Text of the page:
Toscanini’s principled fight against Fascism and Nazism is one of the most ennobling parts of his biography. This film acknowledges that in 1919 he supported Benito Mussolini (and even ran for the Italian Parliament on Mussolini’s ticket), but that when Mussolini still proclaimed himself a socialist. (The documentary “explains” Toscanini’s Leftism by saying he got it from his father, a soldier in Giuseppe Garibaldi’s revolutionary army in the 19th century which attempted to unify Italy as a republic — not, as eventually happened, as a monarchy.) After Mussolini led a Right-wing march on Rome in 1922 and took over the Italian government, Toscanini consistently opposed him (unlike people like Puccini, who eagerly embraced the new regime; though the world lost a lot from Puccini’s early death in 1924, including a coherent ending to Turandot, Puccini’s reputation probably gained from not having lived long enough to write the patriotic potboilers Mussolini wanted from Italy’s composers and got from Puccini’s longer-lived contemporary, Pietro Mascagni) and eventually suffered from it. He and Mussolini had a long-standing feud over Toscanini’s refusal, when La Scala in Milan was under his artistic directorship in the 1920’s, to display photos of Mussolini and the Italian king (who had essentially turned himself into a figurehead for the Fascist regime — to the point where in 1946, asked whether the monarchy should continue in a post-Fascist Italy, the Italian people voted overwhelmingly against it) or to allow the fascist hymn “Giovinezza” (with its line “Giuro fede al Mussolini!”) to be played on stage, as the fascist regime required every April 21 (the official birthday of the city of Rome and a Fascist-proclaimed holiday). Sometimes Toscanini ensured that the theatre would be closed on April 21 when “Giovinezza” was supposed to be played; sometimes he would compromise and allow a band to come on stage and play the offensive song without his involvement.
By 1929 working in Italy had become so intolerable that he gave up the directorship of La Scala and came back to Italy only for special concerts; in 1931 he was invited to give a benefit for his friend, composer Giuseppe Martucci, but on his way into the theatre to rehearse a gang of Fascist thugs beat him up and injured his arm so badly that for the Bayreuth Festival in 1931 (his second and last year conducting there) he had to lead Wagner’s Parsifal — all five hours and five minutes of it — with his arm in a sling. Toscanini was invited to Bayreuth in the first place by Wagner’s son Siegfried in 1930, the last year of his (and his mother Cosima’s) life, and he played there for two years; at the time the tradition at Bayreuth was that the festival would take place two years in a row, then take off a year, and by the time the festival was to resume it was 1933, Hitler had taken power in Germany, Siegfried’s widow Winifred (a huge supporter of Hitler and the Nazis, whose sponsorship had done much to make them respectable) pleaded with him to stay, but Toscanini said no way, he wasn’t going to show up and ignore the evils of Hitler’s party just to conduct Wagner. When Walter Legge, music critic and later record producer for British HMV and Columbia (eventually merged into EMI), reviewed the 1933 Bayreuth festival he noted that Winifred Wagner and the Nazi regime were trying to make a virtue out of the withdrawals of Toscanini and many of the Jewish artists who had previously sung at Bayreuth (notably soprano Lotte Lehmann and basses Alexander Kipnis and Emmanuel List) by proclaiming the festival to be one of “German Artists for German Art.” Legge noted the “hundreds of cancellations” from all over the world that followed Toscanini’s withdrawal, sneered that the “German Artists for German Art” policy was “a fear-induced protection of inferior home products against superior foreign competition, and wrote that “the performances of Die Meistersinger and Parsifal were considerably inferior to those that most of us expected when, five or six months ago, we bought our tickets. The fault is not on Toscanini’s side — no one can blame him for his withdrawal.”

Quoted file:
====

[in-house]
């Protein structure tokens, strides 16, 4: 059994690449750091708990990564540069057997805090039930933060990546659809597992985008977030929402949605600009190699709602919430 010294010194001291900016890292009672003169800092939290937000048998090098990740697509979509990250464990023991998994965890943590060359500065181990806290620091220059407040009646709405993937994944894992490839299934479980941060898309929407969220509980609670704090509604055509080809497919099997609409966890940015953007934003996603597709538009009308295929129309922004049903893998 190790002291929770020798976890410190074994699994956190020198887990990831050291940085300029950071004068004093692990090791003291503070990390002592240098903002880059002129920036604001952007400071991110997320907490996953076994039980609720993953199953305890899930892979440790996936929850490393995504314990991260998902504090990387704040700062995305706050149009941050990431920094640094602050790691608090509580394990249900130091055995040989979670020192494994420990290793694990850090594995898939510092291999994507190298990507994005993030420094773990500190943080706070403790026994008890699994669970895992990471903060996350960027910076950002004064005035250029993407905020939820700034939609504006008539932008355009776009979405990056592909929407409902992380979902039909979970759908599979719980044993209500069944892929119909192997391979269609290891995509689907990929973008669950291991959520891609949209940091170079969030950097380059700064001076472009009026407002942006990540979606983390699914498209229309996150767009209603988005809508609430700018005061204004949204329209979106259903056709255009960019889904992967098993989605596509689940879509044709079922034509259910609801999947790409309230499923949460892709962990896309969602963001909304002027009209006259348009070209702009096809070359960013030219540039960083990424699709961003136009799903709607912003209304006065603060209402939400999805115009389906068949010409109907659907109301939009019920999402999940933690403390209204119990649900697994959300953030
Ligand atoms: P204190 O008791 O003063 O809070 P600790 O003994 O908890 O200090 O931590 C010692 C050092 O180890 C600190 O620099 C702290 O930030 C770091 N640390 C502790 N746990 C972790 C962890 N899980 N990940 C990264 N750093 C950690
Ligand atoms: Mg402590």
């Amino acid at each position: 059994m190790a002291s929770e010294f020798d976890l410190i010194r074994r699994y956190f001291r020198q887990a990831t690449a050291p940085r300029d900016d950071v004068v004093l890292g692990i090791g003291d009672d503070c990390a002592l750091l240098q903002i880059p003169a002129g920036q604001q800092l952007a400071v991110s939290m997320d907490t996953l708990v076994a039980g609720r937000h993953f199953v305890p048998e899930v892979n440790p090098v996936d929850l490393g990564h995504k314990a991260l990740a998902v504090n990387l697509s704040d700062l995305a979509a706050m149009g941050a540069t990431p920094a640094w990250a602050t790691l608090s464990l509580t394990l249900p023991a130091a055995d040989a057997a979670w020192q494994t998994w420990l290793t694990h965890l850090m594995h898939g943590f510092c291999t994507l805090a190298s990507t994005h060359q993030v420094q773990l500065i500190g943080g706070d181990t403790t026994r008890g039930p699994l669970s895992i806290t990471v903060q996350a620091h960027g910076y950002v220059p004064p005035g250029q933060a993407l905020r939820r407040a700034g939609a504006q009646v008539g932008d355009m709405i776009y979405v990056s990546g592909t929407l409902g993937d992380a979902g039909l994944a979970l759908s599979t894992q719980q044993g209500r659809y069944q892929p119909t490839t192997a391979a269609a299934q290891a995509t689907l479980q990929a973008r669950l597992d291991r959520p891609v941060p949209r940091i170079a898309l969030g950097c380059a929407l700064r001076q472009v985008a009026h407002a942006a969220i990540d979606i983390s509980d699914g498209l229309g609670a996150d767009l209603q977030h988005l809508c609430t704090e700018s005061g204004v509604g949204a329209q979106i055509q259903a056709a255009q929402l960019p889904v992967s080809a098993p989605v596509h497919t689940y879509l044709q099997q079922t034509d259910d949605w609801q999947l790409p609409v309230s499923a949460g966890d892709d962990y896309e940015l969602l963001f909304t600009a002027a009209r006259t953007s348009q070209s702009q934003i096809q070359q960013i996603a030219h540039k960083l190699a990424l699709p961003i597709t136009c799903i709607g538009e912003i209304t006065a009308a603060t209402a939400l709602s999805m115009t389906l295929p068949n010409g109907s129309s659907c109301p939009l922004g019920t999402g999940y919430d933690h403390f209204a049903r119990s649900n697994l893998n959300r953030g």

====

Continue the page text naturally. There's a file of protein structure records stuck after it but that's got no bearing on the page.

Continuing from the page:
In 1934 he accepted an offer from the producers of the Salzburg festival to build their enterprise into a sort of anti-Bayreuth, performing works by Mozart, Verdi and other composers as well as Wagner and inviting all the singers who by nationality or ethnicity or religion were no longer welcome on Germany’s stages — and that lasted for four years, producing some galvanic performances that can still (more or less) be heard on lousy-sounding short-wave monitor discs and dubs from Selenophon recordings (the Selenophon was a recording machine that cut a phonograph-like groove on a strip of film). Then Hitler annexed Austria (his native country) in 1938 and Toscanini ended up at a smaller festival in the Swiss city of Lucerne when he wasn’t in the U.S. conducting the NBC Symphony — from which he walked out during the 1940-41 season (Stokowski replaced him) after he realized “his” musicians were being pulled out of his rehearsals to play on other NBC broadcasts, though he returned on February 22, 1941 to conduct a benefit concert for the American Red Cross. He made this an all-Wagner concert — yet another gesture of defiance to the fascists; it was obviously Toscanini’s way of saying to Hitler, “You don’t own Wagner. Wagner belongs to all the world, including the people who are fighting you for the ideals of peace, justice and humanity” — and invited Lauritz Melchior and Helen Traubel as guest stars to sing incandescent excerpts from Die Walküre and Götterdämmerung that are our only documentary evidence of Toscanini conducting music from the Ring with singers. In 1943 Toscanini made a documentary for the U.S. Office of War Information film in which he led the NBC Symphony in Hymn of the Nations, a Verdi-Boïto potboiler based on different countries’ national anthems, to which Toscanini changed the line “Italia, mia patria” — “Italy, my fatherland” — to “Italia, mia tradita” — “Italy, my betrayed.” He also added the “Internationale,” representing the Soviet Union, and “The Star-Spangled Banner” to the end of the piece so it would include the anthems of all the major countries fighting World War II on the Allied side, and as his final fuck-you to the Fascists he hired Jewish tenor Jan Peerce as the soloist. (The currently circulating DVD versions of this film omit the section containing the “Internationale” — ah, the ever-changing horizons of political correctness! — but the audio CD’s of the performance include it.) James Agee reviewed this film for The Nation and said, “[T]he face is as good a record of human existence somewhere near its utmost as we are likely to see.”